Bexar Archives Records
Scope and Contents
Original documents on microfilm (in Spanish) and typescript translations (English) reporting trials of smugglers highwaymen, thieves, traitors, murderers, foreigners, deserters, and others who failed to comply with Spanish and Mexican laws give the reader an eyewitness view of the judicial procedure and the everyday life in Texas over a century ago. Royal orders, official and personal letters from officers, enlisted men, and civilians present a vivid picture of the administrative and financial methods of the government. Reports of occasional inspections, reconnaissance expeditions, explorations, new settlements, diaries, lists of Indian presents and military supplies are other interesting matters recorded in the Bexar Archives. Even duels, love affairs and other bits of intimate life are found in these documents. Many Texans, who are descendants of the early Spanish, Mexican, or Anglo-American settlers of Texas soil would glow with pride if they could read about the deeds of valor and gallantry performed by their forefathers, as preserved in these valuable Bexar Archives.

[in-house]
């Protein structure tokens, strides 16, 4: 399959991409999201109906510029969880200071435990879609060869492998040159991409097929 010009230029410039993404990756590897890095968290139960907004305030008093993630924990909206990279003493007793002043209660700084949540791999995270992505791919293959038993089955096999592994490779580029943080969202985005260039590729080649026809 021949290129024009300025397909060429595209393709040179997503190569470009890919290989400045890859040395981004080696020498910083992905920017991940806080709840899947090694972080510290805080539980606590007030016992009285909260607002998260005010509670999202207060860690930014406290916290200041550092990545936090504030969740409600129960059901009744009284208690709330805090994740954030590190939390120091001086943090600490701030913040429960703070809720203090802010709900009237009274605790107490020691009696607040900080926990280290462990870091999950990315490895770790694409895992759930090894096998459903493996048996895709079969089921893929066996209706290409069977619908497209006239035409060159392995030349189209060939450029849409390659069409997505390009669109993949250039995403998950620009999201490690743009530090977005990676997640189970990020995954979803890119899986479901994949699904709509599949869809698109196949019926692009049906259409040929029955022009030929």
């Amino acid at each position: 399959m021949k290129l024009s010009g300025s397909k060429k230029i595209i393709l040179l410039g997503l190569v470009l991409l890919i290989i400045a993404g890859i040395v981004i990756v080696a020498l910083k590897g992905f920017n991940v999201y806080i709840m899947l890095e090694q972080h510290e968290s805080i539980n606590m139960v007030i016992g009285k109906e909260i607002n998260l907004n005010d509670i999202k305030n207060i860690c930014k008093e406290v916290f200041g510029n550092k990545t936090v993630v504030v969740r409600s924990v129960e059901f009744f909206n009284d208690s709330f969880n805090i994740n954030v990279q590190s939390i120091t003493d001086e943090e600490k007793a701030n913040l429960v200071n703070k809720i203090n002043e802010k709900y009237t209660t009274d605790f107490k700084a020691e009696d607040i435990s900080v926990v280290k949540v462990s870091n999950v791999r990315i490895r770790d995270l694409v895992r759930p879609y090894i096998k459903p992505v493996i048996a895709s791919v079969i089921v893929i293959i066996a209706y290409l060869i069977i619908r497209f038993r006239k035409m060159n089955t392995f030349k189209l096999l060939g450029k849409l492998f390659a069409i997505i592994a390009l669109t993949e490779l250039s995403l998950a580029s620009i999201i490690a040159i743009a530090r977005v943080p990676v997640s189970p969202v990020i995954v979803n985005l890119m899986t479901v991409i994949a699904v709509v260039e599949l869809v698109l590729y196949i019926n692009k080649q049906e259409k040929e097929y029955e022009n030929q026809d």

- Event: Translated from 1934-1958
Language of Materials
The collection is in English and Spanish.
Conditions Governing Access
Open for research.
Biographical or Historical Information
The Bexar Archives is the term applied to the collection of official Spanish documents which was formed in San Antonio de Bexar when that city was the capitol of Texas under Spanish and Mexican rule. When the Anglo-American capitol was subsequently established in Austin, these Spanish documents were left in San Antonio, which became the seat of Bexar County.
They remained in the custody of the Bexar County Commissioner's Court until September 30, 1899, when a resolution was passed transferring the collection to the University of Texas except such documents as would be needed in Bexar County for legal purposes. Under the terms of the contract among other things, the University was obligated to house these documents in fire-proof vaults to make a complete calendar of them, and to translate the entire collection within a reasonable length of time.